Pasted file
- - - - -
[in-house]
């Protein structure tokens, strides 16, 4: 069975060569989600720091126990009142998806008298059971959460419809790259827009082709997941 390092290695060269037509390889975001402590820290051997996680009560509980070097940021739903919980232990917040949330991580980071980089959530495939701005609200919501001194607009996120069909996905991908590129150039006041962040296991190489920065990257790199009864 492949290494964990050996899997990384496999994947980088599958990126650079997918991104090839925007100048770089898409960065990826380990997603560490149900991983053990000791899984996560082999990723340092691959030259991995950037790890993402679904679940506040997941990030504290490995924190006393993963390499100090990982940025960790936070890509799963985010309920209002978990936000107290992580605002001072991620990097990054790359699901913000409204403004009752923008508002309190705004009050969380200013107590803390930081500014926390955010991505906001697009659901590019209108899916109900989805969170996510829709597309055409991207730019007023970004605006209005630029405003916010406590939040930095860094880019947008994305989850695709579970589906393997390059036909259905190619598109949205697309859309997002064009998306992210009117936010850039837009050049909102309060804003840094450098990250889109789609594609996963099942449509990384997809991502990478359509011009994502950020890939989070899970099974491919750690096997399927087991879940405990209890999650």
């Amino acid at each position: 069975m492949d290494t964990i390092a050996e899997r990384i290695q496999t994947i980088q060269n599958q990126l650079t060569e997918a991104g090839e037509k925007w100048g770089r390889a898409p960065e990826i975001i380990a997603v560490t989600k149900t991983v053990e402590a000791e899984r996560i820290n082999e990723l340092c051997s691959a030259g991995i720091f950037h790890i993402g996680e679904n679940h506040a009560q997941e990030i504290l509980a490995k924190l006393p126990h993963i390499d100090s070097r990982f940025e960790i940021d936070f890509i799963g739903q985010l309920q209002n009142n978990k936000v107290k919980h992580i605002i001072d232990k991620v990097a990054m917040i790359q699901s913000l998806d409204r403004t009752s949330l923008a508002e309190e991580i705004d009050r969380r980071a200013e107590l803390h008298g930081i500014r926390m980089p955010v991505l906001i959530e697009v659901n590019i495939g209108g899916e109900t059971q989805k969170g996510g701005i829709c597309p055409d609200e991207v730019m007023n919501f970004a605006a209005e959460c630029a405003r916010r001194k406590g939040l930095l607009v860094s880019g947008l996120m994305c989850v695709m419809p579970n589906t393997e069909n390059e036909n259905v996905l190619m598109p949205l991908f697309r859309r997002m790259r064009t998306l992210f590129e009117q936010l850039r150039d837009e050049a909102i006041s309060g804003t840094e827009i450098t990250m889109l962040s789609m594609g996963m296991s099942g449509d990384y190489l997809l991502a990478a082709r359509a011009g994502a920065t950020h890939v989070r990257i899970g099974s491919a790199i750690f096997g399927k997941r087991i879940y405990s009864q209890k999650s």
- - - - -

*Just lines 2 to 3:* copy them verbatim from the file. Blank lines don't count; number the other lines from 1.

């Protein structure tokens, strides 16, 4: 069975060569989600720091126990009142998806008298059971959460419809790259827009082709997941 390092290695060269037509390889975001402590820290051997996680009560509980070097940021739903919980232990917040949330991580980071980089959530495939701005609200919501001194607009996120069909996905991908590129150039006041962040296991190489920065990257790199009864 492949290494964990050996899997990384496999994947980088599958990126650079997918991104090839925007100048770089898409960065990826380990997603560490149900991983053990000791899984996560082999990723340092691959030259991995950037790890993402679904679940506040997941990030504290490995924190006393993963390499100090990982940025960790936070890509799963985010309920209002978990936000107290992580605002001072991620990097990054790359699901913000409204403004009752923008508002309190705004009050969380200013107590803390930081500014926390955010991505906001697009659901590019209108899916109900989805969170996510829709597309055409991207730019007023970004605006209005630029405003916010406590939040930095860094880019947008994305989850695709579970589906393997390059036909259905190619598109949205697309859309997002064009998306992210009117936010850039837009050049909102309060804003840094450098990250889109789609594609996963099942449509990384997809991502990478359509011009994502950020890939989070899970099974491919750690096997399927087991879940405990209890999650």
């Amino acid at each position: 069975m492949d290494t964990i390092a050996e899997r990384i290695q496999t994947i980088q060269n599958q990126l650079t060569e997918a991104g090839e037509k925007w100048g770089r390889a898409p960065e990826i975001i380990a997603v560490t989600k149900t991983v053990e402590a000791e899984r996560i820290n082999e990723l340092c051997s691959a030259g991995i720091f950037h790890i993402g996680e679904n679940h506040a009560q997941e990030i504290l509980a490995k924190l006393p126990h993963i390499d100090s070097r990982f940025e960790i940021d936070f890509i799963g739903q985010l309920q209002n009142n978990k936000v107290k919980h992580i605002i001072d232990k991620v990097a990054m917040i790359q699901s913000l998806d409204r403004t009752s949330l923008a508002e309190e991580i705004d009050r969380r980071a200013e107590l803390h008298g930081i500014r926390m980089p955010v991505l906001i959530e697009v659901n590019i495939g209108g899916e109900t059971q989805k969170g996510g701005i829709c597309p055409d609200e991207v730019m007023n919501f970004a605006a209005e959460c630029a405003r916010r001194k406590g939040l930095l607009v860094s880019g947008l996120m994305c989850v695709m419809p579970n589906t393997e069909n390059e036909n259905v996905l190619m598109p949205l991908f697309r859309r997002m790259r064009t998306l992210f590129e009117q936010l850039r150039d837009e050049a909102i006041s309060g804003t840094e827009i450098t990250m889109l962040s789609m594609g996963m296991s099942g449509d990384y190489l997809l991502a990478a082709r359509a011009g994502a920065t950020h890939v989070r990257i899970g099974s491919a790199i750690f096997g399927k997941r087991i879940y405990s009864q209890k999650s």